Downed power lines left dozens of Turlock Irrigation District customers without electricity this weekend. An inability to get line workers to respond after hours kept the power off through two hot afternoons, said representatives of the utility, which is in the midst of negotiations with the union representing those employees.
"I can tell you that we have never gone through an entire weekend like this and had nobody respond," TID spokeswoman Michelle Reimers said.
Reimers said while there wasn't a formal strike, the union and the TID have been in negotiations since April 2011, and the line workers have been without a contract since December.
"Was it a coincidence or was it planned?" she said.
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Charley Souders, business representative who handles the TID contingent of the union, the International Brotherhood of Electrical Line Workers Chapter 1245, could not be reached for comment Monday. Hunter Stern, another business representative who was on call, acknowledged that negotiations with the TID have been "tense." He said he was not familiar with the specifics of what happened in Turlock over the weekend, but it was not a union action.
"We can't authorize that," he said. "Our members have obligations to work the union does not use formally or informally any kind of a mechanism or tool in which we instruct our members not to work."
The power failures started Friday afternoon. Two power poles were affected, one off Golden State Boulevard and Youngstown Road and one Saturday at Washington and Bradbury roads. The cause hasn't been determined, but it appears both poles were hit by cars, said Herb Smart, another TID representative.
TID dispatchers started calling workers to assemble a crew. According to Reimers, after-hours and weekend service calls — which are not unusual — are done on a voluntary basis. If the utility doesn't get enough volunteers, the call-ins can be made mandatory.
"But that's only if contact is made," she said. "They called all 40 qualified electrical line workers multiple times. None of them responded."
No one answered the call
Stern said he couldn't say why the TID couldn't reach anyone, but social engagements or family obligations might account for it.
"There could be any number of reasons why 40 people wouldn't be available," he said.
California's Division of Occupational Safety and Health requires that a crew have at least three qualified line workers. Although the TID has some qualified line workers who are managers, all but one was out of town this weekend.
When it couldn't reach its crews, the TID reached out to the Modesto and Merced irrigation districts, with whom the utility has mutual-aid agreements. But when those districts called their crews, nobody responded, Reimers said. Line workers at those utilities are represented by the same union.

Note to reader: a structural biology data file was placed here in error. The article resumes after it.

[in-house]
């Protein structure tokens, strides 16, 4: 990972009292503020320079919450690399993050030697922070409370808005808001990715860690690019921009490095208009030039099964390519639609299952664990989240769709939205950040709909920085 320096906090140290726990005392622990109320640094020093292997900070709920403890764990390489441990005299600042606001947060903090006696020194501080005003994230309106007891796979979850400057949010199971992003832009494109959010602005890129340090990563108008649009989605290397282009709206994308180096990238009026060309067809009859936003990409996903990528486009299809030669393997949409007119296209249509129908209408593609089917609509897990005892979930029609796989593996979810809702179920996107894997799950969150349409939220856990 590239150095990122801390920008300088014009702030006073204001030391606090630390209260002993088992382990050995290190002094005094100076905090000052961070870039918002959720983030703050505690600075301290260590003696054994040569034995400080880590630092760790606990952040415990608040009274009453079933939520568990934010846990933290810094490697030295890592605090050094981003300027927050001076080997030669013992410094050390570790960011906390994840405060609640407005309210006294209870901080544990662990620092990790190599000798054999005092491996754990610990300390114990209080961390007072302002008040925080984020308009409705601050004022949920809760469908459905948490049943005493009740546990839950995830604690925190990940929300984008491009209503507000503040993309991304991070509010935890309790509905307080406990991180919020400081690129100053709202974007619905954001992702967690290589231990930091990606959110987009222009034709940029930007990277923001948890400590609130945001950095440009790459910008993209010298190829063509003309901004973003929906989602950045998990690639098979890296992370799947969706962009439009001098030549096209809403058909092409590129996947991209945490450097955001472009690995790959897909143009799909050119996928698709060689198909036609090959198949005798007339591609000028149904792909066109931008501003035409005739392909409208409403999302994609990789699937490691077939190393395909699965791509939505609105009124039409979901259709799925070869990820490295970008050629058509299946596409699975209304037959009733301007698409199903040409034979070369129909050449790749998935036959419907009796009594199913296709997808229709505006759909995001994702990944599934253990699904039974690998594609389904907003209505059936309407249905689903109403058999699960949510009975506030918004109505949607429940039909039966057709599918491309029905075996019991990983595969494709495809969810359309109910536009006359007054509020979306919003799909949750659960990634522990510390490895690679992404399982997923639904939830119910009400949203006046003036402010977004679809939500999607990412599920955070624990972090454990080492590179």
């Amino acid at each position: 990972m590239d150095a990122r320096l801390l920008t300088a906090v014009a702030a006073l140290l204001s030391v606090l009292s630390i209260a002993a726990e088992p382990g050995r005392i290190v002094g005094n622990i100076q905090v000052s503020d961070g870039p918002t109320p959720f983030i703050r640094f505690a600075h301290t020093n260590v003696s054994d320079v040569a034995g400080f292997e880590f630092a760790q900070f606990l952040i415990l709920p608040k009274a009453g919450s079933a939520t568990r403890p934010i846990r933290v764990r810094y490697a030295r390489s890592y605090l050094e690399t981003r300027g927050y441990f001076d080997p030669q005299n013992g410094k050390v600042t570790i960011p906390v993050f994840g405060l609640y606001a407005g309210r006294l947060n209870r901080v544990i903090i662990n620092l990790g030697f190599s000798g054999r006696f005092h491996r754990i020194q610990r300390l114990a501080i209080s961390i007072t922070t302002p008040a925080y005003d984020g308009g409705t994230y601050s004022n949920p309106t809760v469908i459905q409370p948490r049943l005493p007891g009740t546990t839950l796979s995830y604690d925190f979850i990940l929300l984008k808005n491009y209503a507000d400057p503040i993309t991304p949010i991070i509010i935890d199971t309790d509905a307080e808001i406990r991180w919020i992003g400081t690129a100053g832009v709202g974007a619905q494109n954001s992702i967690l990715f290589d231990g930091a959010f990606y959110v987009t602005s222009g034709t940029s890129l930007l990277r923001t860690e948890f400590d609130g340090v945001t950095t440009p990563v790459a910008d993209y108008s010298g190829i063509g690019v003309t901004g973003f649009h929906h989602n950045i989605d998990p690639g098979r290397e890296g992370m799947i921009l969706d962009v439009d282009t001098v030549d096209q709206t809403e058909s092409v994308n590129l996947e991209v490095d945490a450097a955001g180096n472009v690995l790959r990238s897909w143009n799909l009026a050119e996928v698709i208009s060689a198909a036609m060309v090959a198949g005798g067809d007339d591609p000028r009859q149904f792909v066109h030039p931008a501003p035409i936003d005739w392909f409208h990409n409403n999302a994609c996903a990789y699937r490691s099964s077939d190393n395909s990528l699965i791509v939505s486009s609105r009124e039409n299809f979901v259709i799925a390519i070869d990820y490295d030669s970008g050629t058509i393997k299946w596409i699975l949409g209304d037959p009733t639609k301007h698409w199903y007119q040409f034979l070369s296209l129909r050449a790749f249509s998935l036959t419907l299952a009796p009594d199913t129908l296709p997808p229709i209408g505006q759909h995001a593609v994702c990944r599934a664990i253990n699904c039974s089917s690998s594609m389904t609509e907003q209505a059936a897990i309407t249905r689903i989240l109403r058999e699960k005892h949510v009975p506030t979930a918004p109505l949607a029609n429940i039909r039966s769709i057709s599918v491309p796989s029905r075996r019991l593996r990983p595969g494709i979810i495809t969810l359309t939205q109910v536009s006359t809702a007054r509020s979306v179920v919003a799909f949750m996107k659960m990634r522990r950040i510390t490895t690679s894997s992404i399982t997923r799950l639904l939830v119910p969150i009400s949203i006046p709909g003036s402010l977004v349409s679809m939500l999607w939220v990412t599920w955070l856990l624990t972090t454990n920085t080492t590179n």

"Finally, early afternoon on Saturday, we started calling private line worker contractors," Reimers said. A crew from Visalia arrived at 6 p.m. but pulled out of the job after talking with a TID line worker and then a union official from the Visalia area, Reimers said.
In the meantime, the TID opened its Canal Drive business office as a cooling center for customers. When it became clear the failure would not be fixed Saturday night, the utility offered vouchers for hotel stays.
On Sunday morning, "we started calling other utilities," Reimers said. "We were throwing Hail Mary passes."
And a new failure, this one a problem with an underground wire in south Modesto, left another customer without power until Sunday evening.
Finally, a Pacific Gas & Electric crew responded and fixed the problems. All power was restored by Sunday evening.
No lights or AC
That was pretty late, as far as Cindy Waterson was concerned.
Waterson, who lives in rural Turlock, lost power at 3 a.m. Saturday.
"We were one of the fortunate ones," she said. With property on a corner lot, her family had access to water and power lines stretching from both roads. While the failure hit the Washington Road house, the power in the shop behind the house — which is linked to a line coming from Bradbury Road — stayed on. Some of her neighbors had no running water because they use electricity to operate wells.
"We ran extension cords to at least plug in our refrigerator and freezer," she said. "But we had no lights or air conditioning all weekend."
After repeated calls to the TID, Waterson's husband came across a TID troubleshooter at the pole where the line went down. The troubleshooter told Waterson's husband that the line workers were in a dispute with the TID board and not responding to service calls.
"My opinion about the whole thing is that the linemen really compromised the integrity of the department by using fellow citizens to get their point across," Waterson said. "That's just not OK in my book. We're the customers that are paying the bill which provides them a job."
Waterson's neighbor Ed Strickler said he and his wife resorted to bringing in a generator to keep their freezers cold. But they didn't have any running water, which meant no plumbing, and no electricity.
"I'm 88, and my wife is a year younger," he said. "Heat isn't our friend. With no water and no air conditioning, it was a real problem. If they were trying to make a point, I suspect those employees should find another method of doing it rather than causing elderly people discomfort."
Reimers said she got similar frustration from people who called the TID over the weekend.
"I was scheduling hotel rooms for people, and this woman told me, 'Honey, I just want to take a shower.' "
Bee staff writer Patty Guerra can be reached at firstname.lastname@example.org or (209) 578-2343.